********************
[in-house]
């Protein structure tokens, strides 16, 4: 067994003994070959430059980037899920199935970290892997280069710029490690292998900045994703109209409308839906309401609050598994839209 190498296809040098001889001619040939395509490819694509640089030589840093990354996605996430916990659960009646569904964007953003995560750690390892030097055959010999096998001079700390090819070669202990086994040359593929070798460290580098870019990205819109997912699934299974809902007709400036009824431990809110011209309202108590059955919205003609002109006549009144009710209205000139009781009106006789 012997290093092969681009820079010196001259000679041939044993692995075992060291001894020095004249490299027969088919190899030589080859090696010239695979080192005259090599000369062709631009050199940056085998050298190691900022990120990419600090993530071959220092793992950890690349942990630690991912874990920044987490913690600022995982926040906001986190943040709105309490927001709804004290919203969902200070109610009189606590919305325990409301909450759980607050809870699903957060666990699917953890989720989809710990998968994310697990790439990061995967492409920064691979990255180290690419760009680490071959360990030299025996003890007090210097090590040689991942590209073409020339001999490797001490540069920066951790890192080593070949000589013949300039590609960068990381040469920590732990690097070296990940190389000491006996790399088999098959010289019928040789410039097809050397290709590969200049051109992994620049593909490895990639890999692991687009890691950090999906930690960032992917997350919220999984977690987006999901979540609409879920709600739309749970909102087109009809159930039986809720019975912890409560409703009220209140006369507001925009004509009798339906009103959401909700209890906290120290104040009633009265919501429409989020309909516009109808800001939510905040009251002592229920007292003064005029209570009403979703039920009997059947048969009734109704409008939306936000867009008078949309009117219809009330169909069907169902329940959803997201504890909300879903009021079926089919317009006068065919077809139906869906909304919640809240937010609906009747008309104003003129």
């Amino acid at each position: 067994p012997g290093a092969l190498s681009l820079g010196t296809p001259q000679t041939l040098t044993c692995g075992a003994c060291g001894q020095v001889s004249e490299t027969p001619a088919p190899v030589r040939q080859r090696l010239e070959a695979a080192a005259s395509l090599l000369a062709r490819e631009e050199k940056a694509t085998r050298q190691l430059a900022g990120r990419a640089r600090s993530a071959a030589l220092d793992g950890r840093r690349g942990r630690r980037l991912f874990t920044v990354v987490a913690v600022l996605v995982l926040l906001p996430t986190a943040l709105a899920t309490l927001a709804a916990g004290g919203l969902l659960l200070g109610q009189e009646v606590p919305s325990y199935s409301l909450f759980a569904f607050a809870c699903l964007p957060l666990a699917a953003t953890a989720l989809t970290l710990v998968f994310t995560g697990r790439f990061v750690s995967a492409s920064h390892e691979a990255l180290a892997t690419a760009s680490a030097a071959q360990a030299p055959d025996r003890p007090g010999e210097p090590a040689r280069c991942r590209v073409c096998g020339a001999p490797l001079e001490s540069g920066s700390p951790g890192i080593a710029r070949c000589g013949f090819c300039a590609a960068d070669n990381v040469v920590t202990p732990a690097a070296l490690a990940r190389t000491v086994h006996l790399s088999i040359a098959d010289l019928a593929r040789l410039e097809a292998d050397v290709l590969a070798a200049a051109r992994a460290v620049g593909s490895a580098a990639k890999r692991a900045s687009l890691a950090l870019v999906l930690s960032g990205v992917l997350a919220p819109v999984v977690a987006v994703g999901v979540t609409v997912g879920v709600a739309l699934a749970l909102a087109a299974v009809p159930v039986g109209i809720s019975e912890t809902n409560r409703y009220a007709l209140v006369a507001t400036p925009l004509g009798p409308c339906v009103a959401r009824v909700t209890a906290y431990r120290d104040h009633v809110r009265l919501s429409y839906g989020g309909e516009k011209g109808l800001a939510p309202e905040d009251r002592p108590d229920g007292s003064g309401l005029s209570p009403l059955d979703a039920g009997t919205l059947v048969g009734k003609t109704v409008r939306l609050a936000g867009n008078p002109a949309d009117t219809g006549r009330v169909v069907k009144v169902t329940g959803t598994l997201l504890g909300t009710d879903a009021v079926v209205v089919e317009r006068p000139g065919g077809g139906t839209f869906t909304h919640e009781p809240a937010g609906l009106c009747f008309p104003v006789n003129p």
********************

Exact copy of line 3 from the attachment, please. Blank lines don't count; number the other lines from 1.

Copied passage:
């Amino acid at each position: 067994p012997g290093a092969l190498s681009l820079g010196t296809p001259q000679t041939l040098t044993c692995g075992a003994c060291g001894q020095v001889s004249e490299t027969p001619a088919p190899v030589r040939q080859r090696l010239e070959a695979a080192a005259s395509l090599l000369a062709r490819e631009e050199k940056a694509t085998r050298q190691l430059a900022g990120r990419a640089r600090s993530a071959a030589l220092d793992g950890r840093r690349g942990r630690r980037l991912f874990t920044v990354v987490a913690v600022l996605v995982l926040l906001p996430t986190a943040l709105a899920t309490l927001a709804a916990g004290g919203l969902l659960l200070g109610q009189e009646v606590p919305s325990y199935s409301l909450f759980a569904f607050a809870c699903l964007p957060l666990a699917a953003t953890a989720l989809t970290l710990v998968f994310t995560g697990r790439f990061v750690s995967a492409s920064h390892e691979a990255l180290a892997t690419a760009s680490a030097a071959q360990a030299p055959d025996r003890p007090g010999e210097p090590a040689r280069c991942r590209v073409c096998g020339a001999p490797l001079e001490s540069g920066s700390p951790g890192i080593a710029r070949c000589g013949f090819c300039a590609a960068d070669n990381v040469v920590t202990p732990a690097a070296l490690a990940r190389t000491v086994h006996l790399s088999i040359a098959d010289l019928a593929r040789l410039e097809a292998d050397v290709l590969a070798a200049a051109r992994a460290v620049g593909s490895a580098a990639k890999r692991a900045s687009l890691a950090l870019v999906l930690s960032g990205v992917l997350a919220p819109v999984v977690a987006v994703g999901v979540t609409v997912g879920v709600a739309l699934a749970l909102a087109a299974v009809p159930v039986g109209i809720s019975e912890t809902n409560r409703y009220a007709l209140v006369a507001t400036p925009l004509g009798p409308c339906v009103a959401r009824v909700t209890a906290y431990r120290d104040h009633v809110r009265l919501s429409y839906g989020g309909e516009k011209g109808l800001a939510p309202e905040d009251r002592p108590d229920g007292s003064g309401l005029s209570p009403l059955d979703a039920g009997t919205l059947v048969g009734k003609t109704v409008r939306l609050a936000g867009n008078p002109a949309d009117t219809g006549r009330v169909v069907k009144v169902t329940g959803t598994l997201l504890g909300t009710d879903a009021v079926v209205v089919e317009r006068p000139g065919g077809g139906t839209f869906t909304h919640e009781p809240a937010g609906l009106c009747f008309p104003v006789n003129p």